The hedge fund portfolio tracking series (fourth quarter 2009 edition) starts today, so spread the word and check back daily. First up in a separate post, Seth Klarman's Baupost Group.

Friday, February 12, 2010

Checking In On Gold

We wanted to highlight MarketClub's recent video on gold given that we've been keeping an eye on the precious metal. After all, tons of prominent hedge funds have assembled large stakes in gold and we'll highlight all the resources we've posted at the bottom of the article. But taking a quick technical look at the metal, they are seeing two major conflicting patterns and will ultimately need a resolution. Click below to watch the video:

In their video, they draw a trendline from November of last year to present action and you'll see that gold recently bounced off the bottom of that support. At the same time, there has been a downtrend over the past few months that has caused a stir amongst gold bugs. The main thing to watch for is a break in either direction of the triangular pattern that has taken shape. MarketClub thinks that gold will be trapped in a trading range for a little while before ultimately heading one direction. The simple thing to do in the mean time would be to get long on a break to the upside of the pattern, and exit longs/get short on a break to the downside. But for now, the longer term trend is still up. Check out their thoughts on gold.

Next, shifting more towards a fundamental view, we have covered a plethora of in-depth resources regarding the investment case for gold. Below is a list of hedge fund research we've assembled and highly recommend for those of you puzzled by the precious metal:

- An in-depth look at John Paulson's gold fund & bet against the US dollar (Paulson additionally owns a ton of exchange traded fund GLD as a hedge to his fund share class denominated in gold).

- Global macro hedge fund Woodbine Capital has taken a different stance on the precious metal and penned their research in Gold: The Anti-Goldilocks.

- John Burbank & Passport Capital's rationale for owning physical gold versus other proxies.

- David Einhorn is also storing physical gold (hedge fundGreenlight Capital).

- Sprott Asset Management (Eric Sprott) launched a physical gold trust and also published research entitled, The Ultimate Triple-A Asset

Meanwhile, you have legendary investor George Soros recently out saying that gold is the ultimate bubble. As you can see, there are quite a few prominent players interested in the metal, so at the very least it's worth monitoring the situation.

David Gallo's Valinor Management Updates Position

In an amended 13G filed with the SEC, we see that David Gallo's hedge fund Valinor Management has updated their stake in DSW Inc (DSW). The filing was made due to activity on December 31st, 2009 and Valinor now owns a 6.5% ownership stake in DSW with 1,068,230 aggregate shares owned. This represents a 33.5% reduction in their position (540,470 shares) as they previously owned an aggregate of 1,608,700 shares per their last 13F filing which detailed holdings as of September 30th, 2009.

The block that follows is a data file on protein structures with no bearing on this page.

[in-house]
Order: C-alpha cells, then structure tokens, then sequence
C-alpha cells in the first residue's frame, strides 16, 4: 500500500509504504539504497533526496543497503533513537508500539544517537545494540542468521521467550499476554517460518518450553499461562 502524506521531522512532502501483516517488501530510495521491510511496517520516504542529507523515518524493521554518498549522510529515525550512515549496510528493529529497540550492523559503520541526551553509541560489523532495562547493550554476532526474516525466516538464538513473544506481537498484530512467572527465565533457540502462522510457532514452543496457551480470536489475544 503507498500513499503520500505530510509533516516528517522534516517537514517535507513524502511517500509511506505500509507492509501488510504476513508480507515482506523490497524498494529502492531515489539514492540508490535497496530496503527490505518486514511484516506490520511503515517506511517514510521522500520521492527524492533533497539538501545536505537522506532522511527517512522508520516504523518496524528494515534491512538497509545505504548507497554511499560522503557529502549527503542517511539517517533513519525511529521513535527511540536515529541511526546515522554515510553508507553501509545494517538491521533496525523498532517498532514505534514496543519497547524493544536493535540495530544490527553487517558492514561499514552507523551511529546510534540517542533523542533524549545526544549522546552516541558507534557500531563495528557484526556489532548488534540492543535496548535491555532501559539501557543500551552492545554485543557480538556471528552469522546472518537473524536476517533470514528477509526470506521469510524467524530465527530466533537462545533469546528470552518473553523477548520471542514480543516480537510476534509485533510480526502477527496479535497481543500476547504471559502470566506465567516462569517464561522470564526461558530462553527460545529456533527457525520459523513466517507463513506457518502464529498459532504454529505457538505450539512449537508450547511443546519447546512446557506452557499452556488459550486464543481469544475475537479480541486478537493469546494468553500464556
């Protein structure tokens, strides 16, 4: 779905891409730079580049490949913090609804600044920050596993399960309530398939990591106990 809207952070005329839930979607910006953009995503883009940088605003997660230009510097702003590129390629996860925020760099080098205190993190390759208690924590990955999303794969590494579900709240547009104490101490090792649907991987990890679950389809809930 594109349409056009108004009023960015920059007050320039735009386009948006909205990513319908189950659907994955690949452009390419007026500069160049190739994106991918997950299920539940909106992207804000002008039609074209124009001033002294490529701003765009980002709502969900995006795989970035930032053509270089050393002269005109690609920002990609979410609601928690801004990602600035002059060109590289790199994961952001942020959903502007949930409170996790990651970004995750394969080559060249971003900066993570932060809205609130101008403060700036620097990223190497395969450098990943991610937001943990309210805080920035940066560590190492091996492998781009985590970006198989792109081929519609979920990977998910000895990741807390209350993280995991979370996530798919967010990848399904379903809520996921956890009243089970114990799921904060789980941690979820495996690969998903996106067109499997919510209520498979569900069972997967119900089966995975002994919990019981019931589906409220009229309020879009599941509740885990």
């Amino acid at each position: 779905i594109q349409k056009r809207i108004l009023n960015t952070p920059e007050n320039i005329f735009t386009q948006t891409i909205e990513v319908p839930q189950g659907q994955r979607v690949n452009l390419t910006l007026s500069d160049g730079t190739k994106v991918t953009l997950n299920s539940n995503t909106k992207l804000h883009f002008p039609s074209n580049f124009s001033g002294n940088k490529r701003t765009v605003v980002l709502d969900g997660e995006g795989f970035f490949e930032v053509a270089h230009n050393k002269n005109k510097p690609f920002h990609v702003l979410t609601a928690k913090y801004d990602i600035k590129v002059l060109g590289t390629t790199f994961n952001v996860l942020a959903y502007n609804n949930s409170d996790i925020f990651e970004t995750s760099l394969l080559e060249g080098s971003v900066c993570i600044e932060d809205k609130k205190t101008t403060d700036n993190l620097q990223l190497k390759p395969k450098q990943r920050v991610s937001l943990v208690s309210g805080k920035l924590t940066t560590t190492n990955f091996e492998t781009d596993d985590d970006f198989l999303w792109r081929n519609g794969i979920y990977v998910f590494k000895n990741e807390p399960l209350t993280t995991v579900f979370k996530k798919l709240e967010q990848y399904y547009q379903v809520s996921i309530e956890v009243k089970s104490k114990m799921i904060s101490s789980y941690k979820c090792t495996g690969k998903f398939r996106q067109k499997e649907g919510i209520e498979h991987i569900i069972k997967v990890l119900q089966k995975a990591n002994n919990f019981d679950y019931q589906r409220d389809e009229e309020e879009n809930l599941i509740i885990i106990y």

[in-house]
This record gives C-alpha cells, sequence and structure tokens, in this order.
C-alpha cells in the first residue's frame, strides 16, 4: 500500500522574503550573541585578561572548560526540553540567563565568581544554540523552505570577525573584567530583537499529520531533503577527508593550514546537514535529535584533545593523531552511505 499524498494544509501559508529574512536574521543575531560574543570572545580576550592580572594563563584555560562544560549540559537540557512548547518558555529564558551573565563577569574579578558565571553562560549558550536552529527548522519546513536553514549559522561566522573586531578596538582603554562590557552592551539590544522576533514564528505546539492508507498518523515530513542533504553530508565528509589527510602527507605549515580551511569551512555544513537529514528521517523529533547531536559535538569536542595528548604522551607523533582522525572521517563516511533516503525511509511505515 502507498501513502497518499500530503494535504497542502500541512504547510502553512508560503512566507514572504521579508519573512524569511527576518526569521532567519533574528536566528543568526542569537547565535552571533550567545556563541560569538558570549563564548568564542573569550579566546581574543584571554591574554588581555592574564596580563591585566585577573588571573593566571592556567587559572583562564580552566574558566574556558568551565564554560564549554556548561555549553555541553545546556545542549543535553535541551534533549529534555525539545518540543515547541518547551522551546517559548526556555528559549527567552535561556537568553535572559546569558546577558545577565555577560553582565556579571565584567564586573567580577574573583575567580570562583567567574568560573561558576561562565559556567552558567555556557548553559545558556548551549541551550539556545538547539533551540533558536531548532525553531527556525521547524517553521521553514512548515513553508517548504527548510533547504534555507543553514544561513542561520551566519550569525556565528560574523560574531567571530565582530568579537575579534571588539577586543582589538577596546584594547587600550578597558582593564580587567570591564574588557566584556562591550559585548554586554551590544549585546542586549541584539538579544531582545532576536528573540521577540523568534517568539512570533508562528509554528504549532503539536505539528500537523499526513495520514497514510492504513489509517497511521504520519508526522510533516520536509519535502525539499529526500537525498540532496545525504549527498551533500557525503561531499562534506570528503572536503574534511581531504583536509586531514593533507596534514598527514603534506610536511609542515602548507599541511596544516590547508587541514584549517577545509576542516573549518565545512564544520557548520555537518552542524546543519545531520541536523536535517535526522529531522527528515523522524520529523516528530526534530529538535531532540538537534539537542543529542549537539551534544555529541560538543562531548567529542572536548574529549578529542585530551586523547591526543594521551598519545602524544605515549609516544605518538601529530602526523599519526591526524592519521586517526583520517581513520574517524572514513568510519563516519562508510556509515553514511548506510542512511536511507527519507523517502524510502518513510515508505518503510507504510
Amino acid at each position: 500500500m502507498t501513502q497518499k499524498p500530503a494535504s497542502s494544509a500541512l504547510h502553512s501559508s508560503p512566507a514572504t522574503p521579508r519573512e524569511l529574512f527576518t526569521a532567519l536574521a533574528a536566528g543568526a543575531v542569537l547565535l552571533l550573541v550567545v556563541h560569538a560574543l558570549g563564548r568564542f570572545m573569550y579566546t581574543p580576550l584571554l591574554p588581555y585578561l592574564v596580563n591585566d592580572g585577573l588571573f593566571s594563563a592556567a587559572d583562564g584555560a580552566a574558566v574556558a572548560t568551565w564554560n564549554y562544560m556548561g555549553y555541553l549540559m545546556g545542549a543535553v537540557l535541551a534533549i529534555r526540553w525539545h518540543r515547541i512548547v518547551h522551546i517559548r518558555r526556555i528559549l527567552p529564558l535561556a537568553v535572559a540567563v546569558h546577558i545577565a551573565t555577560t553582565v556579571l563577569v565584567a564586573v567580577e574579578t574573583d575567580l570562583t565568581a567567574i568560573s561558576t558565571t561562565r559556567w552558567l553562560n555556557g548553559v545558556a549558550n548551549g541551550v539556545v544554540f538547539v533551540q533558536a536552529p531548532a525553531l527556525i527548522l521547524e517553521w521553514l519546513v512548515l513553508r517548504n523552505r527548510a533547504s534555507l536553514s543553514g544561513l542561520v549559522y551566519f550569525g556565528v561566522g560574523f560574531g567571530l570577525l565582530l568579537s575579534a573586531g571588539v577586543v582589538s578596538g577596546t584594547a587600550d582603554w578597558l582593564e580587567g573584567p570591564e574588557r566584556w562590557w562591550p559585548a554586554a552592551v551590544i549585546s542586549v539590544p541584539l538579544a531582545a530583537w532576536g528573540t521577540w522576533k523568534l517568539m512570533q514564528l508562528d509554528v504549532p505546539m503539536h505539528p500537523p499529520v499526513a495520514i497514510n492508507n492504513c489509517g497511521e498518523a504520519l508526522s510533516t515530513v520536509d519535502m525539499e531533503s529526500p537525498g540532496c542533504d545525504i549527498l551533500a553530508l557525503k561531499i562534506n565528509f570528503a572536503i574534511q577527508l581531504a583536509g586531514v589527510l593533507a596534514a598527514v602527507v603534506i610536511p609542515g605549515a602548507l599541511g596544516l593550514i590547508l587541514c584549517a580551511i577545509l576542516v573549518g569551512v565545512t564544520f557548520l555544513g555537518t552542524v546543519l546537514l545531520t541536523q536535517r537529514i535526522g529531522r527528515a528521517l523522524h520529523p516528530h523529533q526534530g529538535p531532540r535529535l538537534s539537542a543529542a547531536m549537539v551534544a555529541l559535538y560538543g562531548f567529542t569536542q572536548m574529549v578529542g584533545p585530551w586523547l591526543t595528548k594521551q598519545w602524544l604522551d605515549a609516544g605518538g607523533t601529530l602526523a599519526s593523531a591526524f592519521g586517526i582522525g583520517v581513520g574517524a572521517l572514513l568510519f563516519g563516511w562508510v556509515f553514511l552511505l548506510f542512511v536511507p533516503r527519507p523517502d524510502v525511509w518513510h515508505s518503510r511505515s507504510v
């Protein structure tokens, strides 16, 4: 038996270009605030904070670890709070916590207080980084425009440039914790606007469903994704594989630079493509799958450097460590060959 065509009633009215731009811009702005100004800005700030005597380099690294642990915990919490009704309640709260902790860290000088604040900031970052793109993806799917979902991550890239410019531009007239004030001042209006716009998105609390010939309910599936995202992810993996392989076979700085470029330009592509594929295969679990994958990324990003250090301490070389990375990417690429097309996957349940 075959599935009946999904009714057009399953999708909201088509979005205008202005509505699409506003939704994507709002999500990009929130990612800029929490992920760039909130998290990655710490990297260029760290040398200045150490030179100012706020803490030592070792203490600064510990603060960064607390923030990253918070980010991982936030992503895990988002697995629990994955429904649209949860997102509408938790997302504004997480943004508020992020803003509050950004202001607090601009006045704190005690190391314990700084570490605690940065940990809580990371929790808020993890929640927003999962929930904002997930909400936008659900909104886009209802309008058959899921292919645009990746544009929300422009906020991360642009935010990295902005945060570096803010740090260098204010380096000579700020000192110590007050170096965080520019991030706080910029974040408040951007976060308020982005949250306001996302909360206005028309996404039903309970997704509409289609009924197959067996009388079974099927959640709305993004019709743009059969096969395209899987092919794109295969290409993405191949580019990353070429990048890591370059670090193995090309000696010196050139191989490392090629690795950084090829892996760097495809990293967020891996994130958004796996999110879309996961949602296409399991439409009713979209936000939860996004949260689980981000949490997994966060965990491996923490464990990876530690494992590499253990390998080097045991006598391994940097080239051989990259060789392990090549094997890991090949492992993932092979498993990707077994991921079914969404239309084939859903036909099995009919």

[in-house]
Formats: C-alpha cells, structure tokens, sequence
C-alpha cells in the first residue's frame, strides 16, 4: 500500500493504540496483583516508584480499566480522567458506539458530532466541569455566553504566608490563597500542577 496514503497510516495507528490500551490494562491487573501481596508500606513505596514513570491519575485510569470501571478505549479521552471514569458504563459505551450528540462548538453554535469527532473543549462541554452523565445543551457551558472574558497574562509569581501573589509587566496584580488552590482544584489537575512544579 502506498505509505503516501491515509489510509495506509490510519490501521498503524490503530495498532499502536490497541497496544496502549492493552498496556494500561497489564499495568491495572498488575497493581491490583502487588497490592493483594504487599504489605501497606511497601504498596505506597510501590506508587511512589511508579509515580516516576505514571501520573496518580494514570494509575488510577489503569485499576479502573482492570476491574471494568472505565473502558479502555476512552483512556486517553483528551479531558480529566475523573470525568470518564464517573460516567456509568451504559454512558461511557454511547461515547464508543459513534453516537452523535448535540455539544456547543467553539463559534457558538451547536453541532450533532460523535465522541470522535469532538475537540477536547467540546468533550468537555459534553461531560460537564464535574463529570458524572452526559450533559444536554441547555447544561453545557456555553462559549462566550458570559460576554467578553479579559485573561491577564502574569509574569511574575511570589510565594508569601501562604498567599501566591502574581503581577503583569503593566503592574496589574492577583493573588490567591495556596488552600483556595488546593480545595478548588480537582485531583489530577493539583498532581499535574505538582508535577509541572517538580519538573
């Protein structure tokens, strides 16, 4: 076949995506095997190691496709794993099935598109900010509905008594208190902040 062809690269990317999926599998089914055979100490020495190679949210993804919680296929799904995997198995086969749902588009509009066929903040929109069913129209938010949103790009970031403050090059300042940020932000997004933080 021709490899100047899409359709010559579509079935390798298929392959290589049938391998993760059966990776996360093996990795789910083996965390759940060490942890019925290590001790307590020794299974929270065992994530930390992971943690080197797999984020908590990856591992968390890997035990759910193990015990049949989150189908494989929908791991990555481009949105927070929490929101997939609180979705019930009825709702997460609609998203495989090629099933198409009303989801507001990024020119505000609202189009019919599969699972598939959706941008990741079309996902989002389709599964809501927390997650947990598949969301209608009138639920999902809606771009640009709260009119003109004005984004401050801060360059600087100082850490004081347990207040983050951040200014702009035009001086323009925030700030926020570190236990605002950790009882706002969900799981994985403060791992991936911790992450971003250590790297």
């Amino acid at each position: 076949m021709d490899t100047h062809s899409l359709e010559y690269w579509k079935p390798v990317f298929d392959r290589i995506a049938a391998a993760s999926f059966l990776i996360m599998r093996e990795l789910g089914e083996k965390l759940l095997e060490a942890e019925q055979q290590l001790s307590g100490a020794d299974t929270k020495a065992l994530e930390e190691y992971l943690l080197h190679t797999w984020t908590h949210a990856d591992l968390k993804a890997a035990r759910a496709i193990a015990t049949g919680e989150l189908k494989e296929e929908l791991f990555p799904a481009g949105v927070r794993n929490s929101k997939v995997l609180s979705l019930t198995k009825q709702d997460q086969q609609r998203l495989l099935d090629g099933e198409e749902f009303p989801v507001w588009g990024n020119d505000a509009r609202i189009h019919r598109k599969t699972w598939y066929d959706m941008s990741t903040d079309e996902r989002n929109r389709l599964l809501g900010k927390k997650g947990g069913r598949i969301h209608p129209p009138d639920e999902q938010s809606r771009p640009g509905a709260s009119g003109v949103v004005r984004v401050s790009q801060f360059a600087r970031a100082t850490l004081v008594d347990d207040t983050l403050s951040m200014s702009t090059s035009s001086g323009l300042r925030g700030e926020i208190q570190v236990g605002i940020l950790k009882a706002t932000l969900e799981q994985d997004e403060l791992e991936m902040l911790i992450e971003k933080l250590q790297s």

This is the first time we've covered Valinor so we wanted to provide a brief background. David Gallo founded Valinor after previously working at Roberto Mignone's Bridger Management, whom we've also covered on the site. Gallo received his MBA from Harvard Business School. And, a fun fact: hedge fund Valinor is named after the lands often inhabited by immortal souls from the books of J.R.R. Tolkien. Valinor Management is part of the Tiger Cub network of hedge funds (see the Tiger Cub family tree here) due to the previous relationship with Bridger. We'll continue to cover their portfolio movements from now on.

Taken from Google Finance, DSW is "a branded footwear specialty retailer. As of January 31, 2009, the Company operated 298 DSW stores in 37 states in the United States. The Company separates its merchandise into four categories: women’s footwear, men’s footwear, athletic footwear and accessories. It also offers a complementary assortment of handbags, hosiery and other accessories. The Company’s stores average approximately 23,000 square feet and carry approximately 27,000 pairs of shoes."

Women In Hedge Funds: Top 50

The hedge fund journal has released an intriguing and comprehensive overview of the top 50 leading women in hedge funds. In a seemingly male dominated industry, it's good to see many talented females emerging and being recognized for their talents. This is a topic we've regrettably been scarce in coverage on, save for a post on the future of hedge funds through women's eyes. So, hopefully we'll be able to talk more about the role of women in the industry as we move forward.

Some of you may already be familiar with some of the women on the list as they have already gained notoriety. For instance, Anne Dias Griffin manages hedge fund Aragon Global Management and is the wife of Citadel's Ken Griffin (definitely a talented family). Elaine Crocker is President at one of the top global macro hedge funds out there, Moore Capital Management. Also, Anne Dinning is a Managing Director at quant firm D.E. Shaw and Leda Braga of BlueCrest that helps manage over $9 billion.